ISSN 2330-717X

United States And West Confrontation With Russia: Geopolitical Consequences – Analysis


By Dr Subhash Kapila

Grave geopolitical consequences are likely to flow for global security and stability by the ongoing confrontation between United States and the West with Russia. Highlighted in my past SAAG Papers was that the United States cannot afford two sets of Cold Wars with its global predominance under challenge.

Singularly invisible in United States & West geopolitical discourses is the total lack of an assessment that in 2018 which is the most long-range and potent threat to Western democracies— China or Russia?

Obviously, China is the most potent threat to US National Security interests’ intent on challenging United States global predominance and endangering the security of US Allies in the Indo Pacific and its strategic partners.

The United States in 2018 must be ruing the day in 1972 when then US President Nixon and his Sinophiles advisers like Henry Kissinger inflicted the “Nixonian Moment” on the United States. In the decades that followed American strategic permissiveness has resulted in China emerging as United States most potent adversary—a fact conceded by present US President designating China as such.

The United States is in the danger of repeating the Nixonian Moment once again by pushing Russia into China’s strategic embrace by renewing all over again another Cold War with Russia.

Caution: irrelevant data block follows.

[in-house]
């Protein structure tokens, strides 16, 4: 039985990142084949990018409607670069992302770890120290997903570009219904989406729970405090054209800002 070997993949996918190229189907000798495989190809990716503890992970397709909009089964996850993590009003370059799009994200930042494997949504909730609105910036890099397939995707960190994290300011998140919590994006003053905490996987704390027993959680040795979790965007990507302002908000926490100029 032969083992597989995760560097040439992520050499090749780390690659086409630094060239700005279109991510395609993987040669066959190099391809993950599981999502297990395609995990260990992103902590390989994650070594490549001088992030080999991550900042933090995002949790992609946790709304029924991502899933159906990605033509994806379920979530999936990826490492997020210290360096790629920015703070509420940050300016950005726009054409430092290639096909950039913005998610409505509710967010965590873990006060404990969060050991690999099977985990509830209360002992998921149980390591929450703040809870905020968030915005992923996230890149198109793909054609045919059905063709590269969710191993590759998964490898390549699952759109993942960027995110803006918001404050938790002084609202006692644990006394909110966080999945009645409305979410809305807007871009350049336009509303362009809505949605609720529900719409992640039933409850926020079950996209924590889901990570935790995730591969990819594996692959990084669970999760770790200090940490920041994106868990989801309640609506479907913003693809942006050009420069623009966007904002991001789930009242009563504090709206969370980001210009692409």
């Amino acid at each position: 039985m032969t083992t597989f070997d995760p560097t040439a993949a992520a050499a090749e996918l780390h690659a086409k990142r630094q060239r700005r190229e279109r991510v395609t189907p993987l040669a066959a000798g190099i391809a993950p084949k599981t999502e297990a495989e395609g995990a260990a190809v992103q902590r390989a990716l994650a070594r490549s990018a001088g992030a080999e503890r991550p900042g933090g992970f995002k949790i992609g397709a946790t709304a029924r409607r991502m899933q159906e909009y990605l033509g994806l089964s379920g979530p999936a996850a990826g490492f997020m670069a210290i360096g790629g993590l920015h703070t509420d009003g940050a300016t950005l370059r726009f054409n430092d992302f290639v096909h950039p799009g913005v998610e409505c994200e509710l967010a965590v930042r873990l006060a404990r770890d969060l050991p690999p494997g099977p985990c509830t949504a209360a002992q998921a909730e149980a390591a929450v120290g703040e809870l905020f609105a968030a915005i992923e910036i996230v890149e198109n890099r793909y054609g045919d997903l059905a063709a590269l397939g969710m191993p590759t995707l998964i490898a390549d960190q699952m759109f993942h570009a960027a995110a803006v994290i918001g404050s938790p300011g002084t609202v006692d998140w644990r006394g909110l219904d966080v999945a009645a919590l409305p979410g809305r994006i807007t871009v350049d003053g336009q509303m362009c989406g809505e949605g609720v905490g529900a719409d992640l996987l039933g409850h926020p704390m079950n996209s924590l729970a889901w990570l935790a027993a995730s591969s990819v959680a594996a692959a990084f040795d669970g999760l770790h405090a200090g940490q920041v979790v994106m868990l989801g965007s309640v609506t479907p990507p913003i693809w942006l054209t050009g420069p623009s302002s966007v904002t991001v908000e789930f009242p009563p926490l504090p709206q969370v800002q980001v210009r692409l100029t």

China is a revisionist power with aspirations to attain strategic equivalence with the United States and hence the major source of military confrontations with the United States. The United States and China are destined for an inevitable military conflict in the coming decades.

Comparatively, even a resurgent Russia has a historical record of management of the global system with the United States by limiting regional conflicts even at the height of the first Cold War spanning 45 years.

Ingrained in this strategic push-over of Russia are two grave consequences for the United States & West. The first that Russia would be pushed into a full strategic embrace by China much that Russia resents being viewed as a satellite of China.

Secondly, what may have ended up as two sets of different Cold Wars embroiling the United States by its adversaries now has ingrained in it the possible fusion of the two Cold Wars with China and Russia into one larger global Cold War between United States & West and the China-Russia Axis so emerging.

Two sets of geopolitical and strategic dangers hover on the horizon for the United States more pointedly. While Asian countries because of their fears of a militarily threatening China have recently pivoted towards the United States in the China-induced confrontation spanning the Indo Pacific, these very Asian nations would not line-up with the United States & West Cold War confrontation with Russia. Simply, for no other reason because Russia by itself does not figure in Asian threat perceptions.